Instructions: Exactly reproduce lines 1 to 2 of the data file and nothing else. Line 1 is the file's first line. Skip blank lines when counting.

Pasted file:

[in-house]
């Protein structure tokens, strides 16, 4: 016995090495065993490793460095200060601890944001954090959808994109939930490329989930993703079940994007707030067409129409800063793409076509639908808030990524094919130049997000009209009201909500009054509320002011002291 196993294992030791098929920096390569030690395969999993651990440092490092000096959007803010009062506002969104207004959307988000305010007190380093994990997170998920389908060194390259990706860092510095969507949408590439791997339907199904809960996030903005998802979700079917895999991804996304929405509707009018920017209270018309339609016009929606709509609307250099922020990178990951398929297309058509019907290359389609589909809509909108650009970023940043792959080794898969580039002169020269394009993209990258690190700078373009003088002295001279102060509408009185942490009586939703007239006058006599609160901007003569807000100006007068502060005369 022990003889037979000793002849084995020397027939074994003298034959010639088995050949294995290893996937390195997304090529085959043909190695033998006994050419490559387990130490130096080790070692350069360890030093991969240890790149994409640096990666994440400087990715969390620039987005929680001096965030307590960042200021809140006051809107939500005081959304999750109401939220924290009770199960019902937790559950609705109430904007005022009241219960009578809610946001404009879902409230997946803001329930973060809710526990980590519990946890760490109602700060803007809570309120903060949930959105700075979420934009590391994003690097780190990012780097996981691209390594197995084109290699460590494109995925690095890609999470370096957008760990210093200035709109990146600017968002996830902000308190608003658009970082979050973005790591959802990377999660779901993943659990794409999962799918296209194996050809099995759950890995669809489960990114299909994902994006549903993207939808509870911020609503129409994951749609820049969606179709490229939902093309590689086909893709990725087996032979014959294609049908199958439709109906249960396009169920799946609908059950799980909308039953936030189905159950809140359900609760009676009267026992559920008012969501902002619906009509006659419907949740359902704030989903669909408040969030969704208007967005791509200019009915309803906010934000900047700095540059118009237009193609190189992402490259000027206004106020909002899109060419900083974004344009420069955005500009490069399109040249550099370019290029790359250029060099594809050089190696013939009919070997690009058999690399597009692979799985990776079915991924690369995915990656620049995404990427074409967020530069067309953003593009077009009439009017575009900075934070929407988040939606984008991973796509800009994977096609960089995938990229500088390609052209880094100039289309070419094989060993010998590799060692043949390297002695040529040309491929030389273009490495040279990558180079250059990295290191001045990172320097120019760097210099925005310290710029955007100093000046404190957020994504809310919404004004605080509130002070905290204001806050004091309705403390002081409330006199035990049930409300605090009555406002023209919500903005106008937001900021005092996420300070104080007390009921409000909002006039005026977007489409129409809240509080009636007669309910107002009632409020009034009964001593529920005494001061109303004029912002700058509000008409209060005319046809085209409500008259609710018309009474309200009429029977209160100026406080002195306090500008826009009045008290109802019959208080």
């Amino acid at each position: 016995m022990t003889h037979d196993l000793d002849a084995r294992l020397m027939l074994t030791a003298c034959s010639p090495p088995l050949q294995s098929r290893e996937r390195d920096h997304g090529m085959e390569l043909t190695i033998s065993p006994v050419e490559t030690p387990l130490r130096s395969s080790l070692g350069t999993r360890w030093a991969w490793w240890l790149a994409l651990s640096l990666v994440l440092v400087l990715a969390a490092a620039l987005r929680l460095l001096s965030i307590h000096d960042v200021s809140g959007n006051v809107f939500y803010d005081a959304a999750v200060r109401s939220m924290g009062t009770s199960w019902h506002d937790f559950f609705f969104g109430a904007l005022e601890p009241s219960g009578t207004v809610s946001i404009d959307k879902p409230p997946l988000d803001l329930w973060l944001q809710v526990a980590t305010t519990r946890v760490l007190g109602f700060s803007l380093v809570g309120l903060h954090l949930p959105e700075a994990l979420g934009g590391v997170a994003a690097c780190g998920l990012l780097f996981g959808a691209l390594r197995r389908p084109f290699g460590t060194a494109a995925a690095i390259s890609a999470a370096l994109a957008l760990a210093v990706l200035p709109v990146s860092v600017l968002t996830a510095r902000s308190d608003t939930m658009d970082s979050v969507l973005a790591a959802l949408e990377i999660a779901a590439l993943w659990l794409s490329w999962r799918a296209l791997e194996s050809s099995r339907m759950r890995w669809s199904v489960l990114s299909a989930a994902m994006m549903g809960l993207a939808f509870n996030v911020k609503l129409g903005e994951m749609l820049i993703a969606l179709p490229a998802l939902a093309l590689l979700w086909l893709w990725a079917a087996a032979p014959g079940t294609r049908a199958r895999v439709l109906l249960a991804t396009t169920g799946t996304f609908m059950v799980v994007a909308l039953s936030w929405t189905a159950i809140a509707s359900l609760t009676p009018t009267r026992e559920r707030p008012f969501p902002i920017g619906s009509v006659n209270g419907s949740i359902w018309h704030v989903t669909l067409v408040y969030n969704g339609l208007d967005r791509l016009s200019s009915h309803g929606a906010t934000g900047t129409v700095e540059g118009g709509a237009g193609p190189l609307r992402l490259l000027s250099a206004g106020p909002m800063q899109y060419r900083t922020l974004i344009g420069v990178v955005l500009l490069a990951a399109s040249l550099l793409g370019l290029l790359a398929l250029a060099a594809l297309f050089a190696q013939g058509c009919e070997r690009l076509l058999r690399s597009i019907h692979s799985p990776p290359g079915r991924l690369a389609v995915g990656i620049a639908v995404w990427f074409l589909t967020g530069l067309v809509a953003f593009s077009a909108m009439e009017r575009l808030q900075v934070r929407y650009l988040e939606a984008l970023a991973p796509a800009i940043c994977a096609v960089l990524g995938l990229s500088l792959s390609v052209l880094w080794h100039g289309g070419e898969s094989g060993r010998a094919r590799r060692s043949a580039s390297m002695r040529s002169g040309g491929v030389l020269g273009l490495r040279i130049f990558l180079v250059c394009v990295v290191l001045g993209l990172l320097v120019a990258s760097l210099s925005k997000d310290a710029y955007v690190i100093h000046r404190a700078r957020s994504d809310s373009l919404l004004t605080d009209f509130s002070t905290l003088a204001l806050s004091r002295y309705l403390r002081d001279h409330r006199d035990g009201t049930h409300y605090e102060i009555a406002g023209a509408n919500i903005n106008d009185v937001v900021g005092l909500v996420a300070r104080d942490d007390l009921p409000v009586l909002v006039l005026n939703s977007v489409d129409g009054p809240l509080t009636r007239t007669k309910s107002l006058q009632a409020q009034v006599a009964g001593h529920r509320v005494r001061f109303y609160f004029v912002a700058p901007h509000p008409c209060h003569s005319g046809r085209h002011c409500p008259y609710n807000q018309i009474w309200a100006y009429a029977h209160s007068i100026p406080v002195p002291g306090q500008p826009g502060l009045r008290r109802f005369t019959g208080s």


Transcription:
[in-house]
């Protein structure tokens, strides 16, 4: 016995090495065993490793460095200060601890944001954090959808994109939930490329989930993703079940994007707030067409129409800063793409076509639908808030990524094919130049997000009209009201909500009054509320002011002291 196993294992030791098929920096390569030690395969999993651990440092490092000096959007803010009062506002969104207004959307988000305010007190380093994990997170998920389908060194390259990706860092510095969507949408590439791997339907199904809960996030903005998802979700079917895999991804996304929405509707009018920017209270018309339609016009929606709509609307250099922020990178990951398929297309058509019907290359389609589909809509909108650009970023940043792959080794898969580039002169020269394009993209990258690190700078373009003088002295001279102060509408009185942490009586939703007239006058006599609160901007003569807000100006007068502060005369 022990003889037979000793002849084995020397027939074994003298034959010639088995050949294995290893996937390195997304090529085959043909190695033998006994050419490559387990130490130096080790070692350069360890030093991969240890790149994409640096990666994440400087990715969390620039987005929680001096965030307590960042200021809140006051809107939500005081959304999750109401939220924290009770199960019902937790559950609705109430904007005022009241219960009578809610946001404009879902409230997946803001329930973060809710526990980590519990946890760490109602700060803007809570309120903060949930959105700075979420934009590391994003690097780190990012780097996981691209390594197995084109290699460590494109995925690095890609999470370096957008760990210093200035709109990146600017968002996830902000308190608003658009970082979050973005790591959802990377999660779901993943659990794409999962799918296209194996050809099995759950890995669809489960990114299909994902994006549903993207939808509870911020609503129409994951749609820049969606179709490229939902093309590689086909893709990725087996032979014959294609049908199958439709109906249960396009169920799946609908059950799980909308039953936030189905159950809140359900609760009676009267026992559920008012969501902002619906009509006659419907949740359902704030989903669909408040969030969704208007967005791509200019009915309803906010934000900047700095540059118009237009193609190189992402490259000027206004106020909002899109060419900083974004344009420069955005500009490069399109040249550099370019290029790359250029060099594809050089190696013939009919070997690009058999690399597009692979799985990776079915991924690369995915990656620049995404990427074409967020530069067309953003593009077009009439009017575009900075934070929407988040939606984008991973796509800009994977096609960089995938990229500088390609052209880094100039289309070419094989060993010998590799060692043949390297002695040529040309491929030389273009490495040279990558180079250059990295290191001045990172320097120019760097210099925005310290710029955007100093000046404190957020994504809310919404004004605080509130002070905290204001806050004091309705403390002081409330006199035990049930409300605090009555406002023209919500903005106008937001900021005092996420300070104080007390009921409000909002006039005026977007489409129409809240509080009636007669309910107002009632409020009034009964001593529920005494001061109303004029912002700058509000008409209060005319046809085209409500008259609710018309009474309200009429029977209160100026406080002195306090500008826009009045008290109802019959208080």